Student Voice

2018.08.27Student Voice

Jumping Into a New Environment: Mihye An, Seoul National University, Korea

Japan Akita International University Intercultural Perspectives on Japanese Society Seoul National University An Mihye

Mihye (rear, 8th from right) with her International Perspectives on Japanese Society classmates visiting a bracken farm.

Deepening the Exchange Experience in Class

Student exchange programs provide you with opportunities to broaden your horizons by being exposed to unfamiliar milieus. However, it is more difficult than anticipated to make deep observation, discussion, and understanding of cultures. To students who have special interests in comparative study in cultures, I would like to recommend “Intercultural Perspectives on Japanese Society”.

As it is conducted in Japanese language, it requires a certain level of Japanese language ability. If the language ability is met, this course will be a unique experience.

In this class, students learn some vocabulary terms related to the theme of the week and hold discussions. Students compare and share experiences from their home countries. Topics we have covered so far are Japan's holidays, religious beliefs, views on education, and community development. It was a good time for both international and Japanese students, because we could give critical reflections on what we could not easily catch in our everyday life.

Also, by interacting with many international peers from Asia, I could discover diverse cultures in Asia, which is often merely thought to be similar.

Field Trips

Also, this class includes several field trips. We have visited Karamatsu Shrine (唐松神社), a famous Shinto shrine in Akita, and to Yokote (横手市) so far.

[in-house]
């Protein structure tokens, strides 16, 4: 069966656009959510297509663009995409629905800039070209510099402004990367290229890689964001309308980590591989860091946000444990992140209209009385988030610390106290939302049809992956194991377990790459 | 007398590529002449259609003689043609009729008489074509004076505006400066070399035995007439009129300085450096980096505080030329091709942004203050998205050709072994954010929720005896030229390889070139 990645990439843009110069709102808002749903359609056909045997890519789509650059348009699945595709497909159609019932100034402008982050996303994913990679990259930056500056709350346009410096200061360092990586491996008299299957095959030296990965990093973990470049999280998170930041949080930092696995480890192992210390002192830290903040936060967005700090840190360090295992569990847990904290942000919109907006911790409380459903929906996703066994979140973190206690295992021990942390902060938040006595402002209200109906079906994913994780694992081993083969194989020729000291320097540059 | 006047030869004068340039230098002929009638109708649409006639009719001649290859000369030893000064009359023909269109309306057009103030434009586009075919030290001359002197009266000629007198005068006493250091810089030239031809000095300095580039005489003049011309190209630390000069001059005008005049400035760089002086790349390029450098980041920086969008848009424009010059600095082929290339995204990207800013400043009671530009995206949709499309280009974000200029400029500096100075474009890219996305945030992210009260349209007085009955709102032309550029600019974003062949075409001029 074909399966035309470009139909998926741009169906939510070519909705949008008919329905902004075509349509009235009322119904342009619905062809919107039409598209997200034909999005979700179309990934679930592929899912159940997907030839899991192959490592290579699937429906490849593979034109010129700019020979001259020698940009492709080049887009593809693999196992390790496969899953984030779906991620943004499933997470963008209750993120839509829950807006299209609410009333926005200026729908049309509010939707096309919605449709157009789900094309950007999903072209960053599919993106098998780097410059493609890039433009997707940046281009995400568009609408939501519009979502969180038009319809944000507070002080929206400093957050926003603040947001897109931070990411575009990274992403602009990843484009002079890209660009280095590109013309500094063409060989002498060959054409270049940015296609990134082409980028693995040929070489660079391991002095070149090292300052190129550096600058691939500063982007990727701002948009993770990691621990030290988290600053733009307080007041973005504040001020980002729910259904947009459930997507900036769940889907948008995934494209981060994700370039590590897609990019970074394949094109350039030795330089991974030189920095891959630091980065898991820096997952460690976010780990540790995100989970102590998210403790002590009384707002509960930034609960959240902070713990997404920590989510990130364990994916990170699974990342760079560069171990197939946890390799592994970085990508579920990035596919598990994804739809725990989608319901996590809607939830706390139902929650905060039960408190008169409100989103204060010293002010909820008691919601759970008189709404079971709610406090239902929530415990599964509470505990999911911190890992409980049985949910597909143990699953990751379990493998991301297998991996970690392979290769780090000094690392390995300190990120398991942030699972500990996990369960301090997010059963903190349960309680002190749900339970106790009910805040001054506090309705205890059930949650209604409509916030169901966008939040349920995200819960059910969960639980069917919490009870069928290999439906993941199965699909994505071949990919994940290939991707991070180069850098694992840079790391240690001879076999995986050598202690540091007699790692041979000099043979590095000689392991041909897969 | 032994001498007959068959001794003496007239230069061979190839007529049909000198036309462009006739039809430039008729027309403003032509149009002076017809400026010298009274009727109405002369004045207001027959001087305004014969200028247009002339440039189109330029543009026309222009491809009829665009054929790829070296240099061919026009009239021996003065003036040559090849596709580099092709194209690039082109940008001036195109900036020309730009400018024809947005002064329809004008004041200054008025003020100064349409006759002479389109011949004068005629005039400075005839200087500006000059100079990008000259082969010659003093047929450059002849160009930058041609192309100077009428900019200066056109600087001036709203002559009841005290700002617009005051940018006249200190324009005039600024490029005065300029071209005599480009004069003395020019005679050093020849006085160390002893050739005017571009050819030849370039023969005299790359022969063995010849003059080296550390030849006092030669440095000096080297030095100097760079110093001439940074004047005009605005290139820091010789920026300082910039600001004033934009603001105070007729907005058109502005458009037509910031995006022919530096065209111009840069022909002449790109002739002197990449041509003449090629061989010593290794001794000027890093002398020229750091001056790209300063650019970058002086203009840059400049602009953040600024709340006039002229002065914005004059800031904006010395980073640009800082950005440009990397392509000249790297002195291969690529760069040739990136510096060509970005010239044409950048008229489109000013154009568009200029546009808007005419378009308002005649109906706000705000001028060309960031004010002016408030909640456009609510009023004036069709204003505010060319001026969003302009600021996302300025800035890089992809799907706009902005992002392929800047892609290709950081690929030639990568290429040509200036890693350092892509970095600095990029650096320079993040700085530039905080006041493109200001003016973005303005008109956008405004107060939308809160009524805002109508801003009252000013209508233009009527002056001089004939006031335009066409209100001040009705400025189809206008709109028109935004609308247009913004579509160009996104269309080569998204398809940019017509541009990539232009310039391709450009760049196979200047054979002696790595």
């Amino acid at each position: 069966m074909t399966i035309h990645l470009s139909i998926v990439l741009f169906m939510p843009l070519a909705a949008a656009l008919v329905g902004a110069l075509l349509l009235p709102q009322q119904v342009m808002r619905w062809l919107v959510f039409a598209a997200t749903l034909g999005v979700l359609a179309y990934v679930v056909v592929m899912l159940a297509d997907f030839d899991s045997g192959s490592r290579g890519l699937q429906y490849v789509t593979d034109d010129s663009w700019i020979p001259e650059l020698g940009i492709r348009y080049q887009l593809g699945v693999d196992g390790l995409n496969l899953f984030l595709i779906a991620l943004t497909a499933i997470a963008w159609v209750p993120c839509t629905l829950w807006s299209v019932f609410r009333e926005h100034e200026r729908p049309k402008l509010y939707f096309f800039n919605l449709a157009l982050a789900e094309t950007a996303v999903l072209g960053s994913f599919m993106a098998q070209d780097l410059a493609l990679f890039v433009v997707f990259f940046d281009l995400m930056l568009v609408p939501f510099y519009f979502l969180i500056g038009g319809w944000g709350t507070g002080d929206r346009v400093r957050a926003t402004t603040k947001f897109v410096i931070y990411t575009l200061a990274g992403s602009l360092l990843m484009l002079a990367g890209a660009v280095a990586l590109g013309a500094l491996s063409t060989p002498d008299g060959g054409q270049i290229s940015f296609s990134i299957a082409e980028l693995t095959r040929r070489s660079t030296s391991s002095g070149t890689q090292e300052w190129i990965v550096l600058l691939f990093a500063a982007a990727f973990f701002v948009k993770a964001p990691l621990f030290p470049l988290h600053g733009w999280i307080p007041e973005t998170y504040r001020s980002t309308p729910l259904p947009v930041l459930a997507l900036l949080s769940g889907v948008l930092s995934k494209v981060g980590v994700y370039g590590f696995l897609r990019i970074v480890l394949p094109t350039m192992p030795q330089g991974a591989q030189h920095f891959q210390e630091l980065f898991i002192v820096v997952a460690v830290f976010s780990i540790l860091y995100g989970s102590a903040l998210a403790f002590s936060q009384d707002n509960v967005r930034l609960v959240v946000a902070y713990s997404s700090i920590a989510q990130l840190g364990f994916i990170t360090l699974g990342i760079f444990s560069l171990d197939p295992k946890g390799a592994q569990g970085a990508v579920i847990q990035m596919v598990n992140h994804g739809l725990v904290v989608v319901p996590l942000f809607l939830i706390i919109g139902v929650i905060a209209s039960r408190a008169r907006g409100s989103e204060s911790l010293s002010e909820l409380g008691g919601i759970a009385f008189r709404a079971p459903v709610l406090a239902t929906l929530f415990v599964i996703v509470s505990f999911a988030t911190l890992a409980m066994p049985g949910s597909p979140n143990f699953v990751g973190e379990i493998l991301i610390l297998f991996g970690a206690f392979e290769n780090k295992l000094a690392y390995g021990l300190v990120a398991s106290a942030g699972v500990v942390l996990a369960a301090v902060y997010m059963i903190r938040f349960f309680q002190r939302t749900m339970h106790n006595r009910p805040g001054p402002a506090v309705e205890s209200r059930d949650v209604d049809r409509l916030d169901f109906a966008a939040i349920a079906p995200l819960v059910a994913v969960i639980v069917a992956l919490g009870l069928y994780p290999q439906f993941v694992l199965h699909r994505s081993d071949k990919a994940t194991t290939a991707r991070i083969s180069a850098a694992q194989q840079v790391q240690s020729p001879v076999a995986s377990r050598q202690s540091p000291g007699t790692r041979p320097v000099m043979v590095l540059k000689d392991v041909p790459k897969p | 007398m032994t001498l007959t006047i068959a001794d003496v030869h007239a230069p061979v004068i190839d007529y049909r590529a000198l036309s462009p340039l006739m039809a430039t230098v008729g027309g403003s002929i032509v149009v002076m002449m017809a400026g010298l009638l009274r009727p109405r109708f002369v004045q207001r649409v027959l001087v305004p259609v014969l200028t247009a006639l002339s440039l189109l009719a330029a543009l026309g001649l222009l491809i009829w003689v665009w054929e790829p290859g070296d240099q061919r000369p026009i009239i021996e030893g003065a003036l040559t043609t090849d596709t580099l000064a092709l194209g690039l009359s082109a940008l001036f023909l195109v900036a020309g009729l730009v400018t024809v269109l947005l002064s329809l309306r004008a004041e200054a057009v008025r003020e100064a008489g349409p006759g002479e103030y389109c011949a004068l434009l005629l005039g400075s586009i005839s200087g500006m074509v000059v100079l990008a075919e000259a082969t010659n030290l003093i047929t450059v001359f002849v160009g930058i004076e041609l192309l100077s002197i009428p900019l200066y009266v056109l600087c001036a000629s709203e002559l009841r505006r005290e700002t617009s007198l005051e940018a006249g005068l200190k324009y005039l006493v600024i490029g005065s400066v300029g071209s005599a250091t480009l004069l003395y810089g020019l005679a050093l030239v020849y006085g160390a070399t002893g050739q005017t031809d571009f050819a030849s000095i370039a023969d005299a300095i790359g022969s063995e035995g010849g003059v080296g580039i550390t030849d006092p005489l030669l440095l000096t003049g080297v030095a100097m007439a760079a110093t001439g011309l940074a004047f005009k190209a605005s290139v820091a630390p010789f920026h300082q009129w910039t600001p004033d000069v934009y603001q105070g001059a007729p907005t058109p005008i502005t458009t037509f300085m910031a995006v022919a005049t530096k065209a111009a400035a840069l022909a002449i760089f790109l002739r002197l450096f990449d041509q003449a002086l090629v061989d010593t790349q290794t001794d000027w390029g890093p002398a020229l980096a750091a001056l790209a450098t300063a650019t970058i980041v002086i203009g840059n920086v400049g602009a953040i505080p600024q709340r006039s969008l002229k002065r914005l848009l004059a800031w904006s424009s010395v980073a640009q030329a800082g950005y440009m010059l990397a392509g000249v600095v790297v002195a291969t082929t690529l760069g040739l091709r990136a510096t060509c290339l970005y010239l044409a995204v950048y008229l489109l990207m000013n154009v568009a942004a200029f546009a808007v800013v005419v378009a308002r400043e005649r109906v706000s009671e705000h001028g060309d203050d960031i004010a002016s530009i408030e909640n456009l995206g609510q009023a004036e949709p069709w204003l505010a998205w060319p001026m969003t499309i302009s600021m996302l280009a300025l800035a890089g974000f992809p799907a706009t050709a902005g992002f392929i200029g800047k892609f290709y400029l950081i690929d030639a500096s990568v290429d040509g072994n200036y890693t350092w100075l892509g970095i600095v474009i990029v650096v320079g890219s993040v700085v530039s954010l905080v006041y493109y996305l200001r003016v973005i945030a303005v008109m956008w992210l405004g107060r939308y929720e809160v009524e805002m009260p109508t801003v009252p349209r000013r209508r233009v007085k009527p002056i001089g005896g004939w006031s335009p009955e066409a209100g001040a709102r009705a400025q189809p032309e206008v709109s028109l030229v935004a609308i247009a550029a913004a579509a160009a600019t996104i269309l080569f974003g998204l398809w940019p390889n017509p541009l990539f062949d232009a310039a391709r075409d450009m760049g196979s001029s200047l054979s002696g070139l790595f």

At Karamatsu Shrine, we learned the meanings of elements in the shrine and participated in religious rituals, rather than just looking at it.

On the trips to Yokote, I took a bicycle and enjoyed the beautiful scenery of streams and large rice paddies. I also met local people in the town market, cherry farm, and Warabi (bracken) farm. It was an invaluable experience that I may not have in big cities. Picking Warabi and cherries made a great escape from everyday life especially for someone like myself who is accustomed to metropolitan life.

According to cultural anthropology, a culture can be studied only by sometimes thoroughly sinking down into it, and sometimes by taking a step back. I strongly recommend this class to those students who want to enrich their intercultural understanding beyond culture shock.

In addition to learning Japanese culture and language, I could study and contemplate the world that I live in. Venturing actively into various cultures would enable you to find where you are on this planet.